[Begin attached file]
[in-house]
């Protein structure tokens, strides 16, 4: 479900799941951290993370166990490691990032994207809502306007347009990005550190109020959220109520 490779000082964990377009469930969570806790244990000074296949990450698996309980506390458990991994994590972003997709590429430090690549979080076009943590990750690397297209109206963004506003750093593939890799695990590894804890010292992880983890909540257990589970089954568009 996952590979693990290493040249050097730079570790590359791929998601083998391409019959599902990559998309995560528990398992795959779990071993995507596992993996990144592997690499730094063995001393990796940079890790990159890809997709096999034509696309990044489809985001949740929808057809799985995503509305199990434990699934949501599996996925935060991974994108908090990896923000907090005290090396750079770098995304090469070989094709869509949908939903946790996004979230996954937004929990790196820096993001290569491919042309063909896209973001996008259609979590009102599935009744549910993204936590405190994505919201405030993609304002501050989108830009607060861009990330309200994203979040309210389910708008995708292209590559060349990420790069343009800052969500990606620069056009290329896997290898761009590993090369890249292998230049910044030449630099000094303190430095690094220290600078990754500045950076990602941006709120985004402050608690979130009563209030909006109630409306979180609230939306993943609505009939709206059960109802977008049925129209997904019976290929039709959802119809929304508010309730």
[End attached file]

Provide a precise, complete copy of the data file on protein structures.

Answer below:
[in-house]
């Protein structure tokens, strides 16, 4: 479900799941951290993370166990490691990032994207809502306007347009990005550190109020959220109520 490779000082964990377009469930969570806790244990000074296949990450698996309980506390458990991994994590972003997709590429430090690549979080076009943590990750690397297209109206963004506003750093593939890799695990590894804890010292992880983890909540257990589970089954568009 996952590979693990290493040249050097730079570790590359791929998601083998391409019959599902990559998309995560528990398992795959779990071993995507596992993996990144592997690499730094063995001393990796940079890790990159890809997709096999034509696309990044489809985001949740929808057809799985995503509305199990434990699934949501599996996925935060991974994108908090990896923000907090005290090396750079770098995304090469070989094709869509949908939903946790996004979230996954937004929990790196820096993001290569491919042309063909896209973001996008259609979590009102599935009744549910993204936590405190994505919201405030993609304002501050989108830009607060861009990330309200994203979040309210389910708008995708292209590559060349990420790069343009800052969500990606620069056009290329896997290898761009590993090369890249292998230049910044030449630099000094303190430095690094220290600078990754500045950076990602941006709120985004402050608690979130009563209030909006109630409306979180609230939306993943609505009939709206059960109802977008049925129209997904019976290929039709959802119809929304508010309730």